facebook Wall Street is buying up hospitals, and that’s not good for consumers

BIG PHARMA POLITICS: Consumers pressure politicians to do something about rising drug prices. Read More

Wall Street is buying up hospitals, and that’s not good for consumers

Have private equity investors recently bought your local hospital or medical center? If so, beware. Your costs could go up.

Research recently published by JAMA Internal Medicine found that hospitals bought by private investors enjoy a substantial increase – almost 30 percent – in net income.

What’s going on?

It’s not that these hospitals operate more efficiently. In most cases, hospitals boosted their bottom lines by charging more.

Axios reports that total charges for inpatient care at 204 hospitals owned by private investors were $400 higher per day on average than 532 similar hospitals. Even if you haven’t needed hospital care, it’s likely that you are still absorbing the cost increases, as Axios reports these charges are often factored into our insurance premiums.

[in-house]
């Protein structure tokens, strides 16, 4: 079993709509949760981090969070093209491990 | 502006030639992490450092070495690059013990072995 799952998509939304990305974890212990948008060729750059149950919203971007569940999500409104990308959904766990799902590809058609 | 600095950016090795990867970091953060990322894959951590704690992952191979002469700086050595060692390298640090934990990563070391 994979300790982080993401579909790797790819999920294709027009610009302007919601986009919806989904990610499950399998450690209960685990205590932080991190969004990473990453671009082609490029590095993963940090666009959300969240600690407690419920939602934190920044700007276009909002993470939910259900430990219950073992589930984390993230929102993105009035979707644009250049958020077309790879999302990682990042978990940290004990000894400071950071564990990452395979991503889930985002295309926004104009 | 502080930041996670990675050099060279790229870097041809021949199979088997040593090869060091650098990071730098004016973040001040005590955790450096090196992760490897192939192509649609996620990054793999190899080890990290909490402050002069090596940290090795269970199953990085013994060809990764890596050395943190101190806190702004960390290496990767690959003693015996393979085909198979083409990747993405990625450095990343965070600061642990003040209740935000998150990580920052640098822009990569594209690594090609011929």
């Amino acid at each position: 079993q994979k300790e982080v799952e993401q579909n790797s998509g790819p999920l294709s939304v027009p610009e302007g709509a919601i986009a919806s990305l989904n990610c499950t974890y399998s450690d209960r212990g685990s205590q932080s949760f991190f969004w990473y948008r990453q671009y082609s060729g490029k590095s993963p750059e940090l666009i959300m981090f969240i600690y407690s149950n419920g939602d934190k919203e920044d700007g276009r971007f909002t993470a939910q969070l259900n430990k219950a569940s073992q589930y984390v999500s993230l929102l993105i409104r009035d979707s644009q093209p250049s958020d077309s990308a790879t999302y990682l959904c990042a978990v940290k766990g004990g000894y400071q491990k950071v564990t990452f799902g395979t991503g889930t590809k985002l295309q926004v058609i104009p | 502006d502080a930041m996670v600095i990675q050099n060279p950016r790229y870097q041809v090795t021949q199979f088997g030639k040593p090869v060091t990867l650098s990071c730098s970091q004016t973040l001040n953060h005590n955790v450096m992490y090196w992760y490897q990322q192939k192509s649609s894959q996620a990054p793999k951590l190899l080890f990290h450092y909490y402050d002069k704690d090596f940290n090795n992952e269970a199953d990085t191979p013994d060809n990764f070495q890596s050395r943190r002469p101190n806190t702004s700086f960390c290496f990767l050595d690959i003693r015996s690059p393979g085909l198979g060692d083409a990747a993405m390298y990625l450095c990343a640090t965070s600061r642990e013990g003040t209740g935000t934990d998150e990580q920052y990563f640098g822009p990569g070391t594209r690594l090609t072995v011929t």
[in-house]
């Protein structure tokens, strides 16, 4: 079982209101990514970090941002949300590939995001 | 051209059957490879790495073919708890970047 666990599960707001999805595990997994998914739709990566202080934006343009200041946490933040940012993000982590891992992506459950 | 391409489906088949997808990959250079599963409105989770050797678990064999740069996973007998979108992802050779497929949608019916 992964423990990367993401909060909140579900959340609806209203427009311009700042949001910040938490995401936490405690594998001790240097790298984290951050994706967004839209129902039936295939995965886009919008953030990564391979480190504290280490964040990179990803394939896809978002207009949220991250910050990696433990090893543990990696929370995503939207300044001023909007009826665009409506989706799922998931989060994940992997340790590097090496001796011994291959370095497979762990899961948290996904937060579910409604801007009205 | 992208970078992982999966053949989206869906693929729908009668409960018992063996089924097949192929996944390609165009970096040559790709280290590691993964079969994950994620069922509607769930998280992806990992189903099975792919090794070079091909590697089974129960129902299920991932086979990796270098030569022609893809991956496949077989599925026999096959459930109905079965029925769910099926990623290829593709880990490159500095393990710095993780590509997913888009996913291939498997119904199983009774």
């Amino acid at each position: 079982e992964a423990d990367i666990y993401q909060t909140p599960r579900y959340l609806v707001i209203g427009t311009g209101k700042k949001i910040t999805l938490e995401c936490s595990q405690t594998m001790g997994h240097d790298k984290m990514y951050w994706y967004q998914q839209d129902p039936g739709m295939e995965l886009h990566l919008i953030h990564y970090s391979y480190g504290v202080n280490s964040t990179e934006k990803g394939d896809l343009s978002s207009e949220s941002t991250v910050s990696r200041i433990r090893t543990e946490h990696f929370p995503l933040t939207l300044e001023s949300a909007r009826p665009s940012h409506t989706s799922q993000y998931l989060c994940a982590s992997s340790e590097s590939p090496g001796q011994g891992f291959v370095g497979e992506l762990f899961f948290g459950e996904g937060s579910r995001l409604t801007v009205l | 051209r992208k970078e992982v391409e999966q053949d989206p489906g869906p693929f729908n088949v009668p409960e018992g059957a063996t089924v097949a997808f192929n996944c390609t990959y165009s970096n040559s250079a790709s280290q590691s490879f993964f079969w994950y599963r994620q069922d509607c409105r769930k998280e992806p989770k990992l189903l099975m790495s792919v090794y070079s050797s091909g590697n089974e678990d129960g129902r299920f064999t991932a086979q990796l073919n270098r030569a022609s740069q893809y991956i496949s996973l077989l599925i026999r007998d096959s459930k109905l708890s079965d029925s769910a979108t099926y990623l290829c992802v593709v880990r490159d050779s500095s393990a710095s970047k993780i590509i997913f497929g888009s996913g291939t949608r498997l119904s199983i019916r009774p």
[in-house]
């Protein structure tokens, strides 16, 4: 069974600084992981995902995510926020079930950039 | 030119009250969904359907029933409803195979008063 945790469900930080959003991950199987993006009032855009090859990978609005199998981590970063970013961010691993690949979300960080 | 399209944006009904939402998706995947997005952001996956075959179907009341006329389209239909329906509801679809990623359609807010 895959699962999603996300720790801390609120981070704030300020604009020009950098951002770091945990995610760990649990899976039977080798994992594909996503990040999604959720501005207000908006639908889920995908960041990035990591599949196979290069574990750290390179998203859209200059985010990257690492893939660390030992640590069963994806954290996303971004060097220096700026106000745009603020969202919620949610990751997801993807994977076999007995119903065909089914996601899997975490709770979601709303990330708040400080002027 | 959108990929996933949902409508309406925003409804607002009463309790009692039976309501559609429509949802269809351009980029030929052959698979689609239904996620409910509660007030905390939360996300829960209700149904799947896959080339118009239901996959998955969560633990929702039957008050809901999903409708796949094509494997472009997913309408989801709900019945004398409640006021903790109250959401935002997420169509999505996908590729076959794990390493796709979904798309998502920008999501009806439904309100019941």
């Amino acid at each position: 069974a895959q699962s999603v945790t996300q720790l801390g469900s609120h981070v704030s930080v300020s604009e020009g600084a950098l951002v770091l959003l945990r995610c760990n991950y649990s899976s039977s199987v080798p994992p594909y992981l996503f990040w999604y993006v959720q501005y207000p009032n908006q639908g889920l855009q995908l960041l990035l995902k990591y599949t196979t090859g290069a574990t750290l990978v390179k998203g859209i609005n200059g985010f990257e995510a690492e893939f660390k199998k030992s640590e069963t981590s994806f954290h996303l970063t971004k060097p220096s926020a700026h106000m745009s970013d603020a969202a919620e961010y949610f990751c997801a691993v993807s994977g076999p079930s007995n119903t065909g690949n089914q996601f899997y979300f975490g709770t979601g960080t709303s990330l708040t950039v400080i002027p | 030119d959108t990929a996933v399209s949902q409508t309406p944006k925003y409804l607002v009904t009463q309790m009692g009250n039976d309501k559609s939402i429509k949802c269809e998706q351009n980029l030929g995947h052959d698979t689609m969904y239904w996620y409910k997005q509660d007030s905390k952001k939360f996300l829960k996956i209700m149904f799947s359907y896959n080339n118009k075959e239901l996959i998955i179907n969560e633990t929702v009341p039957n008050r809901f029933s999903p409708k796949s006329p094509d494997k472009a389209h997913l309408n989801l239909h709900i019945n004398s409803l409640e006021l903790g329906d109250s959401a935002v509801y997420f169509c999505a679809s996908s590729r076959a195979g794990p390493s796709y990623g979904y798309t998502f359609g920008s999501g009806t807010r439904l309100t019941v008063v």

On the bright side, hospitals owned by private investors improved in some quality metrics related to care.

Has your hospital or physician’s practice been purchased recently? How as that affected care or costs? Share your story with Voices for Affordable Health.